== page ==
How to write a letter to underwriters

People with credit problems often write letters to underwriters, called letters of explanation. This occurs when you have credit problems from the past which have lowered your credit score. A letter of explanation is designed to explain the situation to the underwriters to convince them to approve a loan or offer you a lower interest rate. A letter to an underwriter should be written very formally and professionally.

Obtain a copy of your credit report. Look it over and make notes about delinquent accounts or other adverse information contained on it.

Address the letter. Begin writing the letter to the underwriters by addressing it "To Whom It May Concern."

Introduce yourself. Offer a brief description of who you are and why you are writing this letter. Give details regarding a loan you are applying for and explain that this letter is an explanation of your current and past financial situation.

Discuss each delinquent account listed on your credit report. Many people have valid reasons for delinquencies on their credit reports. People who have suffered a devastation of some kind, such as a divorce or death in the family, are often the ones writing letters of explanation. Explain each account you have and the details surrounding the delinquencies.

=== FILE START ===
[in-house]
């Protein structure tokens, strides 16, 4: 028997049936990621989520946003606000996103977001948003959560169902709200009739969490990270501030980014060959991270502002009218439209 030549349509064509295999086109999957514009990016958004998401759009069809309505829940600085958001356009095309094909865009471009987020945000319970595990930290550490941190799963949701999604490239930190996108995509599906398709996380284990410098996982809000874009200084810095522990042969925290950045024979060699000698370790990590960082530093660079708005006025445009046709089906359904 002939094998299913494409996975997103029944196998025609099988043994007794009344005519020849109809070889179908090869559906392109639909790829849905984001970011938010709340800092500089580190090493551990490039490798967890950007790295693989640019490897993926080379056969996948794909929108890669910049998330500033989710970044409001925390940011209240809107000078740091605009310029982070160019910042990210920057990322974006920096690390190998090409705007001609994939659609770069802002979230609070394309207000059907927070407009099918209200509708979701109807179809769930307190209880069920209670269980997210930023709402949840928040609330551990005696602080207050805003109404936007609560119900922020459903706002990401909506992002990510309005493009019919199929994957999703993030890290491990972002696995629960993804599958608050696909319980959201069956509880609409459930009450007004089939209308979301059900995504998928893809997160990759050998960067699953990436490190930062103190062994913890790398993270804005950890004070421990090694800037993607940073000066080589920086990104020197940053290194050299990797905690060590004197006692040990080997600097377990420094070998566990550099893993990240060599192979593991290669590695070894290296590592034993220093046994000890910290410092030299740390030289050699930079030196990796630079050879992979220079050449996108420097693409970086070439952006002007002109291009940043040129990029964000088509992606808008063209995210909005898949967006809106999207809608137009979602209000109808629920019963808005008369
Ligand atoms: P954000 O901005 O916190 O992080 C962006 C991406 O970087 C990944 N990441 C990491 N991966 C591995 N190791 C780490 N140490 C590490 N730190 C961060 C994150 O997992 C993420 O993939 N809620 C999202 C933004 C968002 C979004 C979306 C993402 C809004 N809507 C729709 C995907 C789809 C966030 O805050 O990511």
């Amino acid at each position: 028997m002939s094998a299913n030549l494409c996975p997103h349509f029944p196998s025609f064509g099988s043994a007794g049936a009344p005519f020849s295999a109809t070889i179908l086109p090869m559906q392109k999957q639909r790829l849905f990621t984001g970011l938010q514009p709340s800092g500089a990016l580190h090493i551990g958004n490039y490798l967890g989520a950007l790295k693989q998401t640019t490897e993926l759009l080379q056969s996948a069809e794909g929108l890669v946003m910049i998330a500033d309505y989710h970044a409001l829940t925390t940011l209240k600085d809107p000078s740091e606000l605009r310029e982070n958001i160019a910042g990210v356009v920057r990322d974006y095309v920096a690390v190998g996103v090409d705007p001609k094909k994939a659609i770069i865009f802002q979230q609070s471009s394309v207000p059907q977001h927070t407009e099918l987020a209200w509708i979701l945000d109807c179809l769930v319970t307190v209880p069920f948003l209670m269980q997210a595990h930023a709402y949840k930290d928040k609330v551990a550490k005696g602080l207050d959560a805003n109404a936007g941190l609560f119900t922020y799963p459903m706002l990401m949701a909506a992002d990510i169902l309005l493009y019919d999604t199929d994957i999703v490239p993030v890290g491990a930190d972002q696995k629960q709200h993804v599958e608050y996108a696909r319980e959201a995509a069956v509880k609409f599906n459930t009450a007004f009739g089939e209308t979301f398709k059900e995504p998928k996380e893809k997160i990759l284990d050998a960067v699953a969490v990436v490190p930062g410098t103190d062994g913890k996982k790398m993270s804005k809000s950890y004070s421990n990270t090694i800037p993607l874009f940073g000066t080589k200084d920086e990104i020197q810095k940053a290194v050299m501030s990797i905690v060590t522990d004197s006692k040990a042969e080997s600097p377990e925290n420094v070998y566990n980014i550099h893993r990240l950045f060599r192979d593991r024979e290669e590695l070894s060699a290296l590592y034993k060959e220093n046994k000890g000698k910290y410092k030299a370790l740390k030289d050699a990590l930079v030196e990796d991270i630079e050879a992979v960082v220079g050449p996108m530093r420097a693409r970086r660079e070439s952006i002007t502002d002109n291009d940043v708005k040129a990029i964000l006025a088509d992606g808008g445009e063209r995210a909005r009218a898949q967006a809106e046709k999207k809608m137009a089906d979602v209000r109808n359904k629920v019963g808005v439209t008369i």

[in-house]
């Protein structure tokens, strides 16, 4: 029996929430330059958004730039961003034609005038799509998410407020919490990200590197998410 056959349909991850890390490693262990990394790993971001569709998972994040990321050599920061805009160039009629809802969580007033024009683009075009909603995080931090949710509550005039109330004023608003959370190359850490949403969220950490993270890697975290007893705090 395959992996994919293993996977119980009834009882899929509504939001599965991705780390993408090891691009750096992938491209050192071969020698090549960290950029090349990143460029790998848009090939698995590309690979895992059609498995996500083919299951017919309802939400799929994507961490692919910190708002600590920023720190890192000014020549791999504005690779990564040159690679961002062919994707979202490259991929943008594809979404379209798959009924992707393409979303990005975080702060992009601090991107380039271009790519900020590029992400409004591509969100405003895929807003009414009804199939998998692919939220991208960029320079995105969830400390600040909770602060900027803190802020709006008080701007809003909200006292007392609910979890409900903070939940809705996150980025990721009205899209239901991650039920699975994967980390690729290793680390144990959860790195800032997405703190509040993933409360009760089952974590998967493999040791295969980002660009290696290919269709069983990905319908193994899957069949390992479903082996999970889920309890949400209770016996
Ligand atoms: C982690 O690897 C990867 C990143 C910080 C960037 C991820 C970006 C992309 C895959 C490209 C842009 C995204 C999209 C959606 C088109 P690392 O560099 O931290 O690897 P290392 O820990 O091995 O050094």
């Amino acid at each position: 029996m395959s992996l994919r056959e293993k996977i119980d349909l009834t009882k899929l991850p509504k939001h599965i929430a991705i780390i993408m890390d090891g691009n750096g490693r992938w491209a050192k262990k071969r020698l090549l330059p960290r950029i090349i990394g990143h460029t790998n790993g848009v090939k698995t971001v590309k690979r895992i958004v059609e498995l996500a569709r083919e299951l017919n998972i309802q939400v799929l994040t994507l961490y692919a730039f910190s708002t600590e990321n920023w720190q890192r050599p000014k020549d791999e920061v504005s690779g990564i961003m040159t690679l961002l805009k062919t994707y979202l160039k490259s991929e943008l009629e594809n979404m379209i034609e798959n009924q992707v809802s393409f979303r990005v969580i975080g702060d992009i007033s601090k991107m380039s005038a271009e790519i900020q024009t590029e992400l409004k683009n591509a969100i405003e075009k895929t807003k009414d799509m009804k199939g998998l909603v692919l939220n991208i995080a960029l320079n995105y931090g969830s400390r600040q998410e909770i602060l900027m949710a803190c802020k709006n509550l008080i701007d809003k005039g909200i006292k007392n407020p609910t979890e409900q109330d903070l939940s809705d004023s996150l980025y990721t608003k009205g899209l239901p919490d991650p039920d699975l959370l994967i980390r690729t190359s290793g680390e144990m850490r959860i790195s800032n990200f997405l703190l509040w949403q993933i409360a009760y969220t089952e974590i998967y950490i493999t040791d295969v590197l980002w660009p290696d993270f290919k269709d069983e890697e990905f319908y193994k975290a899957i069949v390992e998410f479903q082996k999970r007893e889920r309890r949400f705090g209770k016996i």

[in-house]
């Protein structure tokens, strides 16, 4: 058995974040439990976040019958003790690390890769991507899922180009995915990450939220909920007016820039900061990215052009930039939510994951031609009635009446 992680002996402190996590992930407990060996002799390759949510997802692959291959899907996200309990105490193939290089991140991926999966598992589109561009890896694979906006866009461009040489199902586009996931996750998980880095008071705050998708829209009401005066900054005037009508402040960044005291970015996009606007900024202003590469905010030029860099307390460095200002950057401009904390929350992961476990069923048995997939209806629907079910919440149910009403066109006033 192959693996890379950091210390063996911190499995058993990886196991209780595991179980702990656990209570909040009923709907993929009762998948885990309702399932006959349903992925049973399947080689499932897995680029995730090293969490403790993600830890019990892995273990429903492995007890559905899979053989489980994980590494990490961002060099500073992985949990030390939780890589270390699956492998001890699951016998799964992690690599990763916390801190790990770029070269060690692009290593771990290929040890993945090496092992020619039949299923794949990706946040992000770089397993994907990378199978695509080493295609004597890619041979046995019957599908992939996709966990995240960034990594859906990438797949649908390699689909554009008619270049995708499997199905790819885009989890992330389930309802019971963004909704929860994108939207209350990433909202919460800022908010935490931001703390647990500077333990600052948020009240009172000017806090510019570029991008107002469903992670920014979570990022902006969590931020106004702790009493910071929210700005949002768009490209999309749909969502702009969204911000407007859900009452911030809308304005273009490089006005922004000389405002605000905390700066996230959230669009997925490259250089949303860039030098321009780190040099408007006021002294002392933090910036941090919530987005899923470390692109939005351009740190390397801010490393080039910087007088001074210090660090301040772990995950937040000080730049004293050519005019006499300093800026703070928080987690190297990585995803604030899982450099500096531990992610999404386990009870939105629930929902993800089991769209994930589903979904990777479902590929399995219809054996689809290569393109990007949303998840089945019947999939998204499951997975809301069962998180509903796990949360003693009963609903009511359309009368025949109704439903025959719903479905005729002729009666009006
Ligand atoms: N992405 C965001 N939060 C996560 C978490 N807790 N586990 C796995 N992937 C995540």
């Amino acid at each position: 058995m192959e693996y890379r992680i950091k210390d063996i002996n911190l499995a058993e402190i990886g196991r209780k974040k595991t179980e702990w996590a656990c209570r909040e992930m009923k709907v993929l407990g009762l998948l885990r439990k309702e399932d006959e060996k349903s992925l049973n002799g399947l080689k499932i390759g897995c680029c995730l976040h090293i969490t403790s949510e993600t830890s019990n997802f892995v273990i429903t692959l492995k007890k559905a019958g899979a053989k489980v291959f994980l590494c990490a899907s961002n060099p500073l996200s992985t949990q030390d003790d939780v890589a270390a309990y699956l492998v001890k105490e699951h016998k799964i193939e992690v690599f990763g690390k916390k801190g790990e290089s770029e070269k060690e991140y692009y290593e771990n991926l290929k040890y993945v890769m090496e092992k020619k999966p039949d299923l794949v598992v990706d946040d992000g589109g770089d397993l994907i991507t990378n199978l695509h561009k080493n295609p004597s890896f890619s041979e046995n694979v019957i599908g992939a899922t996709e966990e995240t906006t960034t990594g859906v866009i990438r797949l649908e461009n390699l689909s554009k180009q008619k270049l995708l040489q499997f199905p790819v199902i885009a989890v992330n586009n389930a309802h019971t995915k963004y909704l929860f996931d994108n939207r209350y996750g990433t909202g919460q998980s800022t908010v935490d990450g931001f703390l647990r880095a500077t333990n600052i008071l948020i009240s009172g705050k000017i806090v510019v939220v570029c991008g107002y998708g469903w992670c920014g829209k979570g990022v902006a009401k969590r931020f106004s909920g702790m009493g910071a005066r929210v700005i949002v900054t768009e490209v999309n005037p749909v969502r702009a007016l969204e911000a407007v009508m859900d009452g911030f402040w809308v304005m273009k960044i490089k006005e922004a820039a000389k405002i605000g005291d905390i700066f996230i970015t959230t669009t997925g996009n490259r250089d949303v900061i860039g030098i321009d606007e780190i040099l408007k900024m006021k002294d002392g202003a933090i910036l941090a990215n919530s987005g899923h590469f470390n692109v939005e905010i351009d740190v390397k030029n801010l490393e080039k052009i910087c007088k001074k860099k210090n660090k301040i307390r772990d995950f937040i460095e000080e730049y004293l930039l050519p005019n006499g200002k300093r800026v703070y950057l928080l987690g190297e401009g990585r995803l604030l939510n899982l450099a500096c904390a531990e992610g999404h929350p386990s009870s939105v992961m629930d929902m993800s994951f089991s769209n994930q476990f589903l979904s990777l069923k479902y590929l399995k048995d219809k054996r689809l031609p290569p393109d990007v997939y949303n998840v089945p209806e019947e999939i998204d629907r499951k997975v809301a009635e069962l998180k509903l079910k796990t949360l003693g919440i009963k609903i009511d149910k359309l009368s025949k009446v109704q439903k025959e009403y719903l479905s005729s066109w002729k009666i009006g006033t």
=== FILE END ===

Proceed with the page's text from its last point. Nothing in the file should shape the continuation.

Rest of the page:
Attach important documentation. Any important documents that will help you prove your case should be included, such as: bankruptcy papers, divorce papers or receipts for things that were paid despite the status on the credit report. Indicate in the letter all of the documents you have included.

Write a plea to the underwriters. This type of letter can be relatively short or extremely long depending on the amount of information and financial issues. Spend some time creating a plea at the end of the letter. This is an attempt to ask the underwriters to take the information you have supplied into consideration.

Proofread the letter when it's finished and ask someone else to look it over for mistakes or omissions. Give the letter to your loan officer, by mail or hand-delivered. Your loan officer will forward to the appropriate underwriting company.

Cite this Article A tool to create a citation to reference this article Cite this Article

Things Needed

  • Current credit report
  • Bills and official documentation

About the Author

Jennifer VanBaren started her professional online writing career in 2010. She taught college-level accounting, math and business classes for five years. Her writing highlights include publishing articles about music, business, gardening and home organization. She holds a Bachelor of Science in accounting and finance from St. Joseph's College in Rensselaer, Ind.

Try our awesome promobar!